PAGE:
April’s C3MD virtual meeting was a continuation of our March Coffee & Collaboration discussion around stakeholder orientation. A great group of both familiar and new faces gathered together over their lunch break for a deeper dive into Stakeholder Orientation with guest speaker Danielle Marshall of Culture Principles. A racial equity strategist and executive coach focused on helping organizations advance their DEI conversations and initiatives, Danielle graciously introduced us to her Equity Alignment Lens and walked us through the benefits of using an equity lens as a way to make more inclusive business decisions.
Danielle opened the meeting by posing this question: “What do you think the importance of using an equity lens in your company may be?” While some were unclear on what exactly an equity lens is, everyone had an idea that it involved taking others’ perspectives into account when making decisions that affect a majority of the organization’s stakeholders.
“You’re wasting a lot of opportunity when not everyone’s voice is being heard and what their contributions may be,” said C3MD President Liz Richardson.
Danielle explained that an equitable and inclusive workplace is ultimately good for business. “Today, we’re thinking about it in terms of how we bring an equity lens to practice and as a regular part of business. We’re not only thinking about the talent we can bring in and how to grow our business as part of stakeholder engagement but also, how do we do it in an equitable way so no one group is disadvantaging another group in the process?”
Danielle pointed out that those in charge of making the major decisions at an organization who are often a part of the leadership team already may not always take into account the perspectives of those who may be most affected by their decisions. People such as the frontline workers, the clients, and the vendors with whom the company already does business — these are stakeholders of the company. Sometimes these folks are excluded from the decision-making process because they’re not part of the narrative that we tell ourselves, i.e. the leadership team “knows best.” Or doing something to save the company money and protect the bottom line is always the best decision in the end. However, when we choose to play into these narratives, we ignore the possibility of the unintended outcomes that can result from our narrowly devised decisions.
So what exactly is an equity lens?
“It’s simply a way to be more intentional in the ways you’re thinking through your decisions at your company.” – Danielle Marshall, Culture Principles
“A true equity lens is a framework,” explains Danielle. “A way of looking at the world from the perspective of inclusion and equity. It also encourages people to view situations from multiple perspectives, considering the diverse range of backgrounds, experiences, and needs in society.” In the workplace, “equity lenses are often used to examine policies, practices, or processes to identify potential biases or disparities that could cause inequity among different groups.” And, while they don’t necessarily provide you with a clear-cut answer at the end of the process, they can help you examine more deeply the way you approach equity in your business. “It’s simply a way to be more intentional in the ways you’re thinking through your decisions at your company.”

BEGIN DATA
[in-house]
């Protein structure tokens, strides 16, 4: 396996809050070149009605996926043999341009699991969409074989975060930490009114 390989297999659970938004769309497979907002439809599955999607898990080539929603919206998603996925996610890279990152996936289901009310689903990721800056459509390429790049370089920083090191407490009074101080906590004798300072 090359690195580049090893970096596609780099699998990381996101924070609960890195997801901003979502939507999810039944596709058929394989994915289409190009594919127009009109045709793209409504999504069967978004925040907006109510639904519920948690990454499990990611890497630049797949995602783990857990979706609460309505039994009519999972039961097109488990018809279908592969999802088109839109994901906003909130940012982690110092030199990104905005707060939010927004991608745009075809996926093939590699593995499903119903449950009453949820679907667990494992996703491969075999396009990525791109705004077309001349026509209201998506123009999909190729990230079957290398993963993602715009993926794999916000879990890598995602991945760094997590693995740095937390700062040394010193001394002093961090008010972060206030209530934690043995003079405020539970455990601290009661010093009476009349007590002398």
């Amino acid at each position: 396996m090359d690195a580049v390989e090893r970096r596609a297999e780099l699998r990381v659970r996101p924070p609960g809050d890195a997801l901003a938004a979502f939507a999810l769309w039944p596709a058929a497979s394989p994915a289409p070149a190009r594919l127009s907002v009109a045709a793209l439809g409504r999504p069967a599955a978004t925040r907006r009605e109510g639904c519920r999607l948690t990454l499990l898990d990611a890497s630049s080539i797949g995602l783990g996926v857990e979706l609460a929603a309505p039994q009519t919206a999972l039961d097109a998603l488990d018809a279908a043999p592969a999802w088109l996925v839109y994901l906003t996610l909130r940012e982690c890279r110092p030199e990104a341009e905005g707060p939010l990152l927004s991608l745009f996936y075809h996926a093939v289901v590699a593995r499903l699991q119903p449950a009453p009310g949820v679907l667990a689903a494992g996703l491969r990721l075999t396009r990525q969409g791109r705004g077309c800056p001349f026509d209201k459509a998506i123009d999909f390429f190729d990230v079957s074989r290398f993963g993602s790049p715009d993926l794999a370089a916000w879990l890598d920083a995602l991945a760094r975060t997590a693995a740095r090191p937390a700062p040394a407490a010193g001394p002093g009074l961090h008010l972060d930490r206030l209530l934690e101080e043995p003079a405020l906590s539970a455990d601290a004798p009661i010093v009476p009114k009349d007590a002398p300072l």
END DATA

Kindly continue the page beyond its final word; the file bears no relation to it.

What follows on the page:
What questions should you be asking?
The Culture Principles Equity Alignment Lens is designed with a circular framework. You, the decision maker, can begin evaluating the equity process at any point of your process. Each section of the tool offers some questions you may consider along your journey, encouraging you to delve deeper into the perspectives of others and recognize the false narratives you may be telling yourself. It’s also important to try to anticipate some of those unintentional outcomes that could occur.
Some of the questions you may ask throughout your process are:
- Can your decision benefit one group and disadvantage another?
- Are you thinking about all of the stakeholders that need to hear your messaging?
- Do you have the right team collaborating on your processes?
- Have you made the communication accessible and relevant?
- How are you getting feedback?
Then in evaluation:
- What have you learned and how are you documenting this info?
- What elements will you keep in place?
- How will you use the feedback to increase DEI?
How do you start implementing these practices within your business?
Danielle encourages leaders to put these questions into practice. It may seem overwhelming, but just finding small moments and pockets of time to delve deeper into some of these questions – like at weekly staff meetings, debriefings, and adding them to your project protocols – is a good place to start.
“You get to ask these questions and normalize them in your business practices.” Also, she suggests having a hard copy of the guide accessible to share with staff. “If you have the tool and it’s something that you keep on your desk, it’s visible.” Interested in using an equity lens to better inform your business decisions? Visit the Culture Principles website to download a copy of the At-a-Glance Equity Alignment Lens Guide here.
––Wendy Baird, C3MD Board Member
Thank you to C3MD Board Member Wendy Baird for this meeting recap post. If you are interested in submitting a guest blog post please reach out. We want to hear what you have to offer!
We appreciate the blog contributions of our conscious business community. The views and opinions expressed on the blog are those of the contributors and do not necessarily reflect the views or positions of Conscious Capitalism, Inc.
Feel free to reach out to us via email, and/or follow us (and engage) on Instagram, LinkedIn, or Facebook.